Listen: Earth Sings Whale Songs
Rattling furniture and knick-knacks, falling trinkets and an ominous rumbling, these are sounds that people usually equate with an earthquake. However, it seems that there is more to it than the feeling of unsteady ground. Some might say that earthquakes even produce "sounds."
In a report from National Geographic, two men embarked on a scientific journey that says there are more sounds from earthquakes that people should take notice of. In their research, geophysicist Ben Holtzman and musician/sound designer Jason Candler found that if people listen closely, they can actually hear earthquakes.
Their show called SeismoDome was born, with Holtzman writing the scientific content of the research, including the sounds from seismic data. On the other hand, Candler handles sound engineering and design, as well as writing and conception of the show.
But what does an earthquake actually sound like? Holtzman said that while seismic data is inaudible if played at a natural speed, large earthquakes have frequencies that are not within the human's hearing range. However, once shifted up, a much wider range of sounds could be heard, depending on how close the seismometer is to the source of the tremble. And when the waves are sped up, earthquakes actually turn out sounding like slow chirps, or even whale songs, as the two noted in their study.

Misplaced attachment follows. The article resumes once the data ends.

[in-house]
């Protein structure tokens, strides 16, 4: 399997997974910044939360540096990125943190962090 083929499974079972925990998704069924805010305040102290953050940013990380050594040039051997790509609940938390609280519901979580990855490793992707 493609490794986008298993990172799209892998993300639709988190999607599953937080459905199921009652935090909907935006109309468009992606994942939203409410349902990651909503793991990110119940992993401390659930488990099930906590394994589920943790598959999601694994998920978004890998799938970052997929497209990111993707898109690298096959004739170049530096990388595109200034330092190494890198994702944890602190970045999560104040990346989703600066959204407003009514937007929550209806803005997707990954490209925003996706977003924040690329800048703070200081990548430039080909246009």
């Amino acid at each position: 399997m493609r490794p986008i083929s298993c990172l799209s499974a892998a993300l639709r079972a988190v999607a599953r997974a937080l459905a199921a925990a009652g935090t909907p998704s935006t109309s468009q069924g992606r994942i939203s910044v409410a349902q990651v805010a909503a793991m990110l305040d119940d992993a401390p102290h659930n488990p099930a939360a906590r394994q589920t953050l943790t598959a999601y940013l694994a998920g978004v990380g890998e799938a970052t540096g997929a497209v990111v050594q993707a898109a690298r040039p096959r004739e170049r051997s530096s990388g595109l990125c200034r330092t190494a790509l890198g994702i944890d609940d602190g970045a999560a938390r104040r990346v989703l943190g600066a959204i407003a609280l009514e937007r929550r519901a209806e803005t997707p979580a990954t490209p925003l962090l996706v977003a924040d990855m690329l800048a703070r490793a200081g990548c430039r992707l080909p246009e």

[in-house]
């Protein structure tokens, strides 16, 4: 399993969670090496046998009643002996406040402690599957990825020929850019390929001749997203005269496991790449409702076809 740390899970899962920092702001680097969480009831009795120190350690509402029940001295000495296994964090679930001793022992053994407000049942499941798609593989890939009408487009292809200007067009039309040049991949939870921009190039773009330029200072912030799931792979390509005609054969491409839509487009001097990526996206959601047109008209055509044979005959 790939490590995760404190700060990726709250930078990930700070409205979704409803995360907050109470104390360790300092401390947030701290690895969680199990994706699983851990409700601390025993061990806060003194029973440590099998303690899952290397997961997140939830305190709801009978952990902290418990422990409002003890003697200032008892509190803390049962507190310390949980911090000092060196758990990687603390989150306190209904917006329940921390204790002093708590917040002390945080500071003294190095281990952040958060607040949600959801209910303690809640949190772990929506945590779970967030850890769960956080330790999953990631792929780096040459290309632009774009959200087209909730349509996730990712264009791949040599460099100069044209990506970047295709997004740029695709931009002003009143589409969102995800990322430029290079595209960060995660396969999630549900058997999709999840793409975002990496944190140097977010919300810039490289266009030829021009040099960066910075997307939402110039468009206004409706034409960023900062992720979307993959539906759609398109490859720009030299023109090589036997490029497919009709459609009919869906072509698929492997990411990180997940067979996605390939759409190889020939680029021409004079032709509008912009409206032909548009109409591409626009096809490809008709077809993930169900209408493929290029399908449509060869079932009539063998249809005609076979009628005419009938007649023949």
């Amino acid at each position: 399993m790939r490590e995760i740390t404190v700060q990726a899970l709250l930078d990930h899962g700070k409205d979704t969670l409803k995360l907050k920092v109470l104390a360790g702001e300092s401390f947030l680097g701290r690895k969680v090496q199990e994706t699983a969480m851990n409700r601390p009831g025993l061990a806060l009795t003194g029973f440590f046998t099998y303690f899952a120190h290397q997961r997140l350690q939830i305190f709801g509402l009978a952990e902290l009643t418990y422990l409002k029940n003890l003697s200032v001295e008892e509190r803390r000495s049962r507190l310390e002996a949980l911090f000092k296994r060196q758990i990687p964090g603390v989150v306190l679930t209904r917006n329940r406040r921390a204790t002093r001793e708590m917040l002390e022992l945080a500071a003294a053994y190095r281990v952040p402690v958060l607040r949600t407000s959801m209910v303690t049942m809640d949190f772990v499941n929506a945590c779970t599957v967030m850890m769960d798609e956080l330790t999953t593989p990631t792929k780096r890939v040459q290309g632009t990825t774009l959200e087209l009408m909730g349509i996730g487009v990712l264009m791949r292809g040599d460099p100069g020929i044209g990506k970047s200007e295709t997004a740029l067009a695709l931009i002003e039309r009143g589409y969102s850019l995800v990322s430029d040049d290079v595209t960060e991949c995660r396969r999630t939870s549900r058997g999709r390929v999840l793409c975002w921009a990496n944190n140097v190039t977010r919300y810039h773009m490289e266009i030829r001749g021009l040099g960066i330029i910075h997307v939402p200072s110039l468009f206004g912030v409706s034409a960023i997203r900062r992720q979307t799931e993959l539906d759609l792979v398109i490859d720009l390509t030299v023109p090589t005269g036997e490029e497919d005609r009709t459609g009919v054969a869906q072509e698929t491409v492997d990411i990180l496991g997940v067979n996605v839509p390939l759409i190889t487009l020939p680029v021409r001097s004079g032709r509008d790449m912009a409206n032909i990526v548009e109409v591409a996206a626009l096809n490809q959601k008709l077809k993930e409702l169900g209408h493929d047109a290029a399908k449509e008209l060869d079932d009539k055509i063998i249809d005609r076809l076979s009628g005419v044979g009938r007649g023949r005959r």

What does the sound of earthquake have anything to do with surviving it, though? According to Holtzman, they want to "demystify" earthquakes, but more importantly, they want people to see such events as a "natural process." He also went on to explain that the vast majority of earthquakes do not actually hurt anyone, so learning more of the phenomenon can help people understand its nature more. This way, humans can understand how and where to build cities in the future, as well as avoid damage from earthquakes in the long run.